Home > Search Clinical Trials > Infectious Disease/Immune System
Clinical Trials: Infectious Disease/Immune System
IRB No. 99-226-1 (Dr. Juan Salazar, PI): Cutanenous Immune Response in Secondary Syphilis and Lyme Disease
This study involved three separate sub-studies: 1) Lipopeptide injection: this component of the study demonstrated the contribution of synthetic lipopeptides in triggering the immune response in humans, these synthetic lipopeptides mimic spirochetal lipoproteins; 2) Secondary syphilis patients: this component of the study was conducted in order to better understand the pathogenesis of early syphilis and to determine how syphilis can set the stage for acquiring and transmitting HIV; 3) Healthy volunteer blood draw: These experiments are primarily conducted to study the effects of two spirochetes (Borrelia burgdorferi and Treponema pallidum). The only portion of the study that remains open is the healthy blood draw; the international and national sites have finalized their recruitment and no patients are being followed, data from these patients is currently under data analysis.
IRB No. 10-273SFS-2 (Dr. Robert Clark, PI): The Role of Unique Lipids Derived From Common Human Bacteria in Multiple Sclerosis
Study description not available
IRB No. 12-188-2 (Dr. George Kuchel, PI): Impact of Aging T Cell Responses to Influenza Vaccination
Participate in our research study on the immune system looking at how we can use vaccines to protect us against infections. With aging, that system does not function as well. We think this research will provide information that could eventually lead to more effective vaccines for preventing influenza illness and potentially other infectious diseases in older people. Men and Women must be 20-30 years old OR 50 years of age and Older; Have been vaccinated in last year, but not for current flu season; Do not have any Immunosuppressive diseases or on any Immunosuppressive therapy. Participants must be willing to come in for 4 study visits where blood will be drawn at 3 visits. Standard Flu vaccinations will be given as part of the study at no charge. Monetary compensation will be provided.
IRB No. 09-185J-2 (Dr. Upendra Hegde, PI): TCR Engineered T Cells in Tumor Immunity
simple blood draw. no risk to study subject.
IRB No. 20-084-2 (Dr. Zhichao Fan, PI): Mechanisms and Roles of Integrin Activation of Human Blood Leukocytes
Background, Rationale and Significance: Integrins are key mediators of the recruitment of leukocytes which play critical roles in human immunity and inflammatory diseases. Insights about Integrin function hold out the prospect improved inflammatory disease prevention. Blood leukocytes including neutrophils, monocytes, and lymphocytes, all have a recruitment cascade during inflammation and infections. They can first roll on the vascular endothelium, firmly adhere (arrest) on the vascular endothelium, spread on the vascular endothelium, perform intravascular crawling, transmigrate through vascular endothelium, and finally, migrate to the site of inflammation or infections. This cascade is essential for the recruitment and immunological function of leukocytes and involved in many infectious and inflammatory diseases. Integrins, are a group of adhesion molecules vital for the recruitment cascade. Studying the mechanisms and roles of integrin activation will bring new insights into leukocyte recruitment and immune functions and invite discovery of novel treatments for infectious and inflammatory diseases. (See Protocol-Appendix for Leukocyte Recruitment, Integrin Activation Pathways and Super Resolution/ Flow Imaging Graphics- pg.10-16) This protocol is used to develop a continuing supply of fresh blood donations for the Integrin Research Laboratories under the direction of the PI @ UConn Health, Dept of Immunology where the PI recently joined. 2 recent PI authored publications are included for reviewer, explanatory of the Integrin research for which materials are to be utilized in ongoing experiments.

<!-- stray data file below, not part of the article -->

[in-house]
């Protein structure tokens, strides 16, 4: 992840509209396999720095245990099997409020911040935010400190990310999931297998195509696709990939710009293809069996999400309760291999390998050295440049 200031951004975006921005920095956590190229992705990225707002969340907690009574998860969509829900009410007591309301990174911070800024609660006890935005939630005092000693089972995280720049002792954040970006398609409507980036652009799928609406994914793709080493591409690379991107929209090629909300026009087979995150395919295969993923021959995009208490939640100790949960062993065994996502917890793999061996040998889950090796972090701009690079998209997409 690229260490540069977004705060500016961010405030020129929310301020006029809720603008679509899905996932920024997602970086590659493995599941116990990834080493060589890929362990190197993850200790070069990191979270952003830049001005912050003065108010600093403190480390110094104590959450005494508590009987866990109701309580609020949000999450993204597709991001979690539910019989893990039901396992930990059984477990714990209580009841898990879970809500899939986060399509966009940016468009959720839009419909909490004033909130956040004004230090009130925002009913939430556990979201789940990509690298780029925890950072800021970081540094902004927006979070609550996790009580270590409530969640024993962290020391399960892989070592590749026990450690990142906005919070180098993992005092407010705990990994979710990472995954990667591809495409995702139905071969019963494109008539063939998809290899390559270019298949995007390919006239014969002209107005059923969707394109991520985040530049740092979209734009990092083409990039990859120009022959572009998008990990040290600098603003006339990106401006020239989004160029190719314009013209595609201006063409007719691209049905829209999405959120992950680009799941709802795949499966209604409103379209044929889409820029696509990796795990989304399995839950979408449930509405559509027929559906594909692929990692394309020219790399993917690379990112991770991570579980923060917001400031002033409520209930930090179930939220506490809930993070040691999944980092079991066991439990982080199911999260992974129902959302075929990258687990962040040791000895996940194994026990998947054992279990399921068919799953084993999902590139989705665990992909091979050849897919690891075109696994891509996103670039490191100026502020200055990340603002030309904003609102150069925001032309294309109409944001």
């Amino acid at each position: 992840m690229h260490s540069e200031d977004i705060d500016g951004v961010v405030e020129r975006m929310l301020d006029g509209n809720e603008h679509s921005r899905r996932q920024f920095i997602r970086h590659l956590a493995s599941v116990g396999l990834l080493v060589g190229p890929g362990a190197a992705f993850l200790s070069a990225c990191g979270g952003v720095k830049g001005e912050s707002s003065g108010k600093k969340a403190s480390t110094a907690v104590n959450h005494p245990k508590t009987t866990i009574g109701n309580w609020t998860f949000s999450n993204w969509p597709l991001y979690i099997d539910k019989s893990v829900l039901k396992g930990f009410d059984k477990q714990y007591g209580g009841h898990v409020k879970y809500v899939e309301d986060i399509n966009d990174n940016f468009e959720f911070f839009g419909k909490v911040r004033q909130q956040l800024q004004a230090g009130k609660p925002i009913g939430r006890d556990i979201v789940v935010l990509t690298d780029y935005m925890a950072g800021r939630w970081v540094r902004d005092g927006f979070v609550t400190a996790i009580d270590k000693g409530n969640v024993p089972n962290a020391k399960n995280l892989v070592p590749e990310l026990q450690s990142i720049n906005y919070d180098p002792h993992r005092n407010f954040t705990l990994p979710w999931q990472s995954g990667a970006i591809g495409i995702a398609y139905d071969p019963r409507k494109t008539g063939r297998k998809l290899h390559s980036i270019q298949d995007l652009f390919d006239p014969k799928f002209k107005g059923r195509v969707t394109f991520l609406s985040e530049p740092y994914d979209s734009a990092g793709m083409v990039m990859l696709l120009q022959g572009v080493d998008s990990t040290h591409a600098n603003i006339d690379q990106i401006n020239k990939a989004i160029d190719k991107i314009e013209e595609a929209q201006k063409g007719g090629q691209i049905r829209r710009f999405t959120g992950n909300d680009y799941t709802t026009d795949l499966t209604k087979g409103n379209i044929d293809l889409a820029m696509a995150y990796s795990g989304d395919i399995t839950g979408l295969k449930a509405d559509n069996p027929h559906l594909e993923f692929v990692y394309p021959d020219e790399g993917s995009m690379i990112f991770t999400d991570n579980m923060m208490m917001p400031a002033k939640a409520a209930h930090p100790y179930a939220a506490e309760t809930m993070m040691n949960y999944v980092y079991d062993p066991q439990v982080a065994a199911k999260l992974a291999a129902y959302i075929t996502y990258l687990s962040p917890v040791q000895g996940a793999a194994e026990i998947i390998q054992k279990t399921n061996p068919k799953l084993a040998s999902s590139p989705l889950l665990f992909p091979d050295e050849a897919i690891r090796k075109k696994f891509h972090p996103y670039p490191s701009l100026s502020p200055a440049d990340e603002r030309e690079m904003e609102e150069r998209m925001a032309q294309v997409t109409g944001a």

IRB No. 10-273S-2 (Dr. Robert Clark, PI): The Role of Unique Lipids Derived From Common Human Bacteria in Multiple Sclerosis
Study description not available
IRB No. 20-186-1 (Dr. Biree Andemariam, PI): SARS-CoV-2 Serosurveillance in Health Care Workers on COVID-19 patients
Infection with SARS-CoV-2 causes human COVID-19 (HCoV-19). Health care workers are at risk of being exposed to this virus. Since majority of COVID19 patients have been asymptomatic or mildly symptomatic, it is important to identify those who have been exposed, converted to sero-positivity and acquired potential immunity. Finding of seroconversion among healthcare workers will help understand the epidemiology of this infection in the healthcare setting and potentially better inform the workers and their associates